- Asma Jahangir, a lawyer, strives to apply the laws of her country fairly; but where the laws of Pakistan do not conform to a humane and equitable standard, she also strives to change them.
- Under new laws promulgated amid the Islamization of the 1980s, a woman in Pakistan who accuses a man of rape may easily fall victim to the countercharge of zina, the crime of adultery and sex-out-of-wedlock.
- Jahangir’s law firm advises and defends such women and pleads forcefully against laws that jeopardize females.
- The RMAF board of trustees recognizes “her challenging Pakistan to embrace and uphold the principles of religious tolerance, gender equality, and equal protection under the law.”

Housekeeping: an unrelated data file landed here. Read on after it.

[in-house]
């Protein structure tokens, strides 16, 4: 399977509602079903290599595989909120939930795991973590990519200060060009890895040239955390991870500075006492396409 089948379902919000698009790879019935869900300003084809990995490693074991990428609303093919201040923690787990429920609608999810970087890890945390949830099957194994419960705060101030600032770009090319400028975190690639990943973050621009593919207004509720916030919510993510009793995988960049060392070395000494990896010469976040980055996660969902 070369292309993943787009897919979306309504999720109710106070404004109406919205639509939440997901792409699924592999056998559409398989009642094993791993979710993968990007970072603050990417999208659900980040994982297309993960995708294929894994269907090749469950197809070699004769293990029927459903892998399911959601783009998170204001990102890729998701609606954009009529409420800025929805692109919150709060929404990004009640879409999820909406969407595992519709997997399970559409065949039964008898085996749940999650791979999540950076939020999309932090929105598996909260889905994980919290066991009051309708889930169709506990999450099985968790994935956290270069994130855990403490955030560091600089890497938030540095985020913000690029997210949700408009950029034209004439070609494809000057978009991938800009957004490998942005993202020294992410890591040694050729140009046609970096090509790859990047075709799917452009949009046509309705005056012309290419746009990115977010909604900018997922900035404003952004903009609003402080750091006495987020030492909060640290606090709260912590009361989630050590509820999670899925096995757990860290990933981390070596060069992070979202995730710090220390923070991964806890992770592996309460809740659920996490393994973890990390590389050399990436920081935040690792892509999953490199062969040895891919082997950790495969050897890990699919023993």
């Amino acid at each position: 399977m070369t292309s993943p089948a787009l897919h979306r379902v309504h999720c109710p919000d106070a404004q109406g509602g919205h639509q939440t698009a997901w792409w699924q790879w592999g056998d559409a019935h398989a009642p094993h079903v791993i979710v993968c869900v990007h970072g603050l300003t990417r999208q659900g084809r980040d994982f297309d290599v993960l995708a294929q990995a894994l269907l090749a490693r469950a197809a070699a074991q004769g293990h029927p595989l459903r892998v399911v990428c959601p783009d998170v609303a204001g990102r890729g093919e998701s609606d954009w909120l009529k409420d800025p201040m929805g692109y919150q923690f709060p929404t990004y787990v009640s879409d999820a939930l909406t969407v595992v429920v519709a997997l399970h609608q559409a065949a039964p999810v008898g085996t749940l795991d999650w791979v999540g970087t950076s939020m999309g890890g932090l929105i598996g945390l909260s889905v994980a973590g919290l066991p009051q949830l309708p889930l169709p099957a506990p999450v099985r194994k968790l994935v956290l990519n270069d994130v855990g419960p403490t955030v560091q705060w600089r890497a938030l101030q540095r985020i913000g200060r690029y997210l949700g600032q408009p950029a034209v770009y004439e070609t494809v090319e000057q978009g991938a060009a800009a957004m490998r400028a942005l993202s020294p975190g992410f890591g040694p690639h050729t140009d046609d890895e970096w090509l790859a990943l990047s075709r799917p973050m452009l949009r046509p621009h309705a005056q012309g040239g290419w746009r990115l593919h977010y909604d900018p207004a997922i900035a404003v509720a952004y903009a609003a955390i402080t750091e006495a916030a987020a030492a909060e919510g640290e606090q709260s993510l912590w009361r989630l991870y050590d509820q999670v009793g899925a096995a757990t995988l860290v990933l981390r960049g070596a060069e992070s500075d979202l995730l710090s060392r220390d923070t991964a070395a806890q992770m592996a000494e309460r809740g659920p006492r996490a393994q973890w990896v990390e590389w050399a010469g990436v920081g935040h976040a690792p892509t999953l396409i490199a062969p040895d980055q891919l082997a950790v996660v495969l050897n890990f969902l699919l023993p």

“All citizens are equal before law and are entitled to equal protection of law.” This and other fundamental rights are enshrined within the Constitution of Pakistan. Yet recent efforts to Islamize Pakistan have compromised the secular spirit of the constitution: laws protecting women have been weakened; blasphemy against the Prophet Muhammad is now punishable by death. According to the Human Rights Commission of Pakistan, it is common in Pakistan today for women and girls to be assaulted, raped, and murdered without any practical recourse to justice; at the same time, minority sects and free thinkers in the country stand virtually unprotected against malicious attacks by religious zealots.
Under these vexing circumstances, Asma Jahangir, a lawyer, strives to apply the laws of her country fairly; but where the laws of Pakistan do not conform to a humane and equitable standard, she also strives to change them.